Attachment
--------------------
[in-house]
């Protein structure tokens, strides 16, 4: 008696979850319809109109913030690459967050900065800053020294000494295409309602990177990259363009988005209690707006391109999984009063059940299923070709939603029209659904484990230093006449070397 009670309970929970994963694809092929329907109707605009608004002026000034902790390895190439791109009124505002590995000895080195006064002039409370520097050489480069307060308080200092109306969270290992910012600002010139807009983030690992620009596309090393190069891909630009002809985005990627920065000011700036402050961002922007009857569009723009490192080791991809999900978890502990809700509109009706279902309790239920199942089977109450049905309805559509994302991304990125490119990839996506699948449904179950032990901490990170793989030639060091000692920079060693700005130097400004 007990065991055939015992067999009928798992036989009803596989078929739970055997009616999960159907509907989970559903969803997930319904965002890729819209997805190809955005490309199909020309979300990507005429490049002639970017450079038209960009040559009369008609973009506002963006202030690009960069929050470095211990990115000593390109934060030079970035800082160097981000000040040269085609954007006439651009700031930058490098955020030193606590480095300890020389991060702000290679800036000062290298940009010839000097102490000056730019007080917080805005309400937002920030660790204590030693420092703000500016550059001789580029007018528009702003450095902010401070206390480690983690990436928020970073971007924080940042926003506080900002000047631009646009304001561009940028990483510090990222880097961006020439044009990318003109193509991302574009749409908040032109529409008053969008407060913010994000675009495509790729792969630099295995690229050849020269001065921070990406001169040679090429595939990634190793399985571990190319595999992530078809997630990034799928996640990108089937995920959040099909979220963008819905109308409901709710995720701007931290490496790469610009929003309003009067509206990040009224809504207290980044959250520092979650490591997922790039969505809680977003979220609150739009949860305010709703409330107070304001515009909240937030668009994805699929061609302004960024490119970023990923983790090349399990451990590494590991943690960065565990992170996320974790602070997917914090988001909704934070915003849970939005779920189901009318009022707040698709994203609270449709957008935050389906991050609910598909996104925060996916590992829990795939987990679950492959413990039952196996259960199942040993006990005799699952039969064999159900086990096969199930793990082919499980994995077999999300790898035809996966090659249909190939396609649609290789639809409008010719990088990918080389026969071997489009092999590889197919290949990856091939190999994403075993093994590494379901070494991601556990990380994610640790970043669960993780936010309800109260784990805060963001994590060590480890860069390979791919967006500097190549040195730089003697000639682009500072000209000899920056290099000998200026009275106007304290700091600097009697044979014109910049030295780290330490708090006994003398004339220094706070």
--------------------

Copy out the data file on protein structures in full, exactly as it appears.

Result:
[in-house]
């Protein structure tokens, strides 16, 4: 008696979850319809109109913030690459967050900065800053020294000494295409309602990177990259363009988005209690707006391109999984009063059940299923070709939603029209659904484990230093006449070397 009670309970929970994963694809092929329907109707605009608004002026000034902790390895190439791109009124505002590995000895080195006064002039409370520097050489480069307060308080200092109306969270290992910012600002010139807009983030690992620009596309090393190069891909630009002809985005990627920065000011700036402050961002922007009857569009723009490192080791991809999900978890502990809700509109009706279902309790239920199942089977109450049905309805559509994302991304990125490119990839996506699948449904179950032990901490990170793989030639060091000692920079060693700005130097400004 007990065991055939015992067999009928798992036989009803596989078929739970055997009616999960159907509907989970559903969803997930319904965002890729819209997805190809955005490309199909020309979300990507005429490049002639970017450079038209960009040559009369008609973009506002963006202030690009960069929050470095211990990115000593390109934060030079970035800082160097981000000040040269085609954007006439651009700031930058490098955020030193606590480095300890020389991060702000290679800036000062290298940009010839000097102490000056730019007080917080805005309400937002920030660790204590030693420092703000500016550059001789580029007018528009702003450095902010401070206390480690983690990436928020970073971007924080940042926003506080900002000047631009646009304001561009940028990483510090990222880097961006020439044009990318003109193509991302574009749409908040032109529409008053969008407060913010994000675009495509790729792969630099295995690229050849020269001065921070990406001169040679090429595939990634190793399985571990190319595999992530078809997630990034799928996640990108089937995920959040099909979220963008819905109308409901709710995720701007931290490496790469610009929003309003009067509206990040009224809504207290980044959250520092979650490591997922790039969505809680977003979220609150739009949860305010709703409330107070304001515009909240937030668009994805699929061609302004960024490119970023990923983790090349399990451990590494590991943690960065565990992170996320974790602070997917914090988001909704934070915003849970939005779920189901009318009022707040698709994203609270449709957008935050389906991050609910598909996104925060996916590992829990795939987990679950492959413990039952196996259960199942040993006990005799699952039969064999159900086990096969199930793990082919499980994995077999999300790898035809996966090659249909190939396609649609290789639809409008010719990088990918080389026969071997489009092999590889197919290949990856091939190999994403075993093994590494379901070494991601556990990380994610640790970043669960993780936010309800109260784990805060963001994590060590480890860069390979791919967006500097190549040195730089003697000639682009500072000209000899920056290099000998200026009275106007304290700091600097009697044979014109910049030295780290330490708090006994003398004339220094706070």